The Mind Matters – Americans Who Make New Year’s Resolutions Choose Academic Pursuits over Adventure and Arts,
Interest in Learning a Language Increases with Income and Education
LOS ANGELES (Dec. 9, 2010) – Aside from weight loss, improving the mind tops Americans’ list of self-improvement New Year’s Resolutions this year, according to a new survey released today by ISI Translation Services (www.isitrans.com).
Nearly one in five (18.5 percent) chose resolutions that expand the mind – academic courses or learning a language – while 16 percent chose adventure and 12 percent want to learn an art or musical instrument.
Those are the key findings of a new nationwide survey conducted November 17-19 by ISI Translation Services (www.isitrans.com). In conjunction with Chicago market researcher Synovate eNation, ISI asked 1,000 Americans: “Aside from weight loss, which of the following “self-improvement” New Year’s resolutions will you make this year?” The answers break down as follows:
16% Do something adventurous (skydive, bungee-jump, go river-rafting, etc.)
11% Take an academic course
8% Learn an art (painting, ceramics, etc.)
7.5% Learn a foreign language
4% Learn a musical instrument
66% I don’t make New Year’s resolutions
“This is the time of year many of us think about self-improvement or how to enhance our lives during the coming year, and we wanted to get a snapshot of where ‘learning a language’ fits in with American priorities,” said George Rimalower, language specialist, founder and president of ISI. “Learning another language – either by necessity or for fun – is challenging, so it’s no surprise that more people would rather experience a momentary thrill like a bungee-jump. But those who do study another language experience something that no bungee-jump could match – the thrill of being able to truly communicate with someone from another culture.”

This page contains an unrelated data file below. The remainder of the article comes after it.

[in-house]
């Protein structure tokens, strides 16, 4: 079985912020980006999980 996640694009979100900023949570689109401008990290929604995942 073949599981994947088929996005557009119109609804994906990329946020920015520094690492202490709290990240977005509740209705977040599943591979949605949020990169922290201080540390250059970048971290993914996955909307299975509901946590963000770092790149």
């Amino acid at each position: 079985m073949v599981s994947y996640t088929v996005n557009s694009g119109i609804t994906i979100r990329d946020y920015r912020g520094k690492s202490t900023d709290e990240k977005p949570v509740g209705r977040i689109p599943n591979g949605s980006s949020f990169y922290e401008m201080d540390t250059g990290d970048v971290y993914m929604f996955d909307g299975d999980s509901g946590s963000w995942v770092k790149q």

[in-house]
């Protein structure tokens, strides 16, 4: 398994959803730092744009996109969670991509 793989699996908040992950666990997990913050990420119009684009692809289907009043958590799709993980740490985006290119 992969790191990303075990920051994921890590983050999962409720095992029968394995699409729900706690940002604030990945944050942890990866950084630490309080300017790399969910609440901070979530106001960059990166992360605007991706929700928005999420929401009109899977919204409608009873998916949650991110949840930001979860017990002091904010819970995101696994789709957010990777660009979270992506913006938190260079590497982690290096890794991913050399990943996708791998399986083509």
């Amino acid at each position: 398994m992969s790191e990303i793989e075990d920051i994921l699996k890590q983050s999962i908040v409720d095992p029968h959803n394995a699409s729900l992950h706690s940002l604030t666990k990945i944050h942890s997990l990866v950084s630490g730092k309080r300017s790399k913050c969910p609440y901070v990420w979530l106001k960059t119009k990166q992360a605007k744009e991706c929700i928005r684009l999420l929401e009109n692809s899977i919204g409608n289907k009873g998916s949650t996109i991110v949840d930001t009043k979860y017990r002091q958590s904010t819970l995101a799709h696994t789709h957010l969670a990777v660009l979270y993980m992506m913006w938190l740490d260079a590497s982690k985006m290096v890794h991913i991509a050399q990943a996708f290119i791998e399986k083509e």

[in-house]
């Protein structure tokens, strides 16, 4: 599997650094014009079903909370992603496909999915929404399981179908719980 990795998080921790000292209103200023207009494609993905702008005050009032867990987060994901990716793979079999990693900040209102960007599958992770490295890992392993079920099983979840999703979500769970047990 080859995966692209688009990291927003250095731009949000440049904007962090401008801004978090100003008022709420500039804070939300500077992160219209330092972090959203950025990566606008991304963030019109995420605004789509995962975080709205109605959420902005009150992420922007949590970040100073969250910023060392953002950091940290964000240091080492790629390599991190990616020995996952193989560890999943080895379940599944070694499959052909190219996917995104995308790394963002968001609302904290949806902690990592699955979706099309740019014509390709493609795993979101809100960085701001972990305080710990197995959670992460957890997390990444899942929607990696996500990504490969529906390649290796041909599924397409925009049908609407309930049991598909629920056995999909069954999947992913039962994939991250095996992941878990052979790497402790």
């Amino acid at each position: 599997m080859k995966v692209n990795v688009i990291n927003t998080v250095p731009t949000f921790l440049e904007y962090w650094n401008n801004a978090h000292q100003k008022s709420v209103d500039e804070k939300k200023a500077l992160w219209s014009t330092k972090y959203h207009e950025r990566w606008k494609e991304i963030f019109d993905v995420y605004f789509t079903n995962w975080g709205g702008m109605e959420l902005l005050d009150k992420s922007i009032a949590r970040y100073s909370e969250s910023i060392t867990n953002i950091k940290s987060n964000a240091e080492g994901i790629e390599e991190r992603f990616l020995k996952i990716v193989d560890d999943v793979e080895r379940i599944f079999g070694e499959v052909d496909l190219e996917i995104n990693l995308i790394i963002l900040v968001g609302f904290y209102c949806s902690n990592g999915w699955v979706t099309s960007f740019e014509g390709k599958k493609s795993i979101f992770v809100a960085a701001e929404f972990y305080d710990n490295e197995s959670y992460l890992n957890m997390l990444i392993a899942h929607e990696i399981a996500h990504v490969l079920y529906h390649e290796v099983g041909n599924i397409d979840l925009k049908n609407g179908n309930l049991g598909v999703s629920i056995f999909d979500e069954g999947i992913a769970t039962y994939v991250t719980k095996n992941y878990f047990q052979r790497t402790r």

Interest in learning a language increases with income and with education. Interest triples from the lowest education level to the highest – with 4 percent of those with high school or less choosing language, while 12 percent of those with post-grad degrees did the same.
Respondents age 65+ were the least likely to make resolutions at all – only 17 percent of the group do so – but they were the only age group to make “learning a language” their second-most popular answer.
That said, the younger age groups chose language at higher rates than their older counterparts. The age groups 18-24, 25-34 and 35-44 all beat the average – with 8 percent, 9 percent and 11 percent (respectively) choosing language as a personal improvement goal, compared to the overall average of 7.5 percent of total respondents.
Non-white respondents were nearly three times as likely as white respondents to choose language – 15 percent compared with 6 percent, respectively.
Those in the west were more likely than other regions to choose language – 10 percent in the West, versus 5 percent in the Midwest, 6 percent in the Northeast and 8 percent in the South.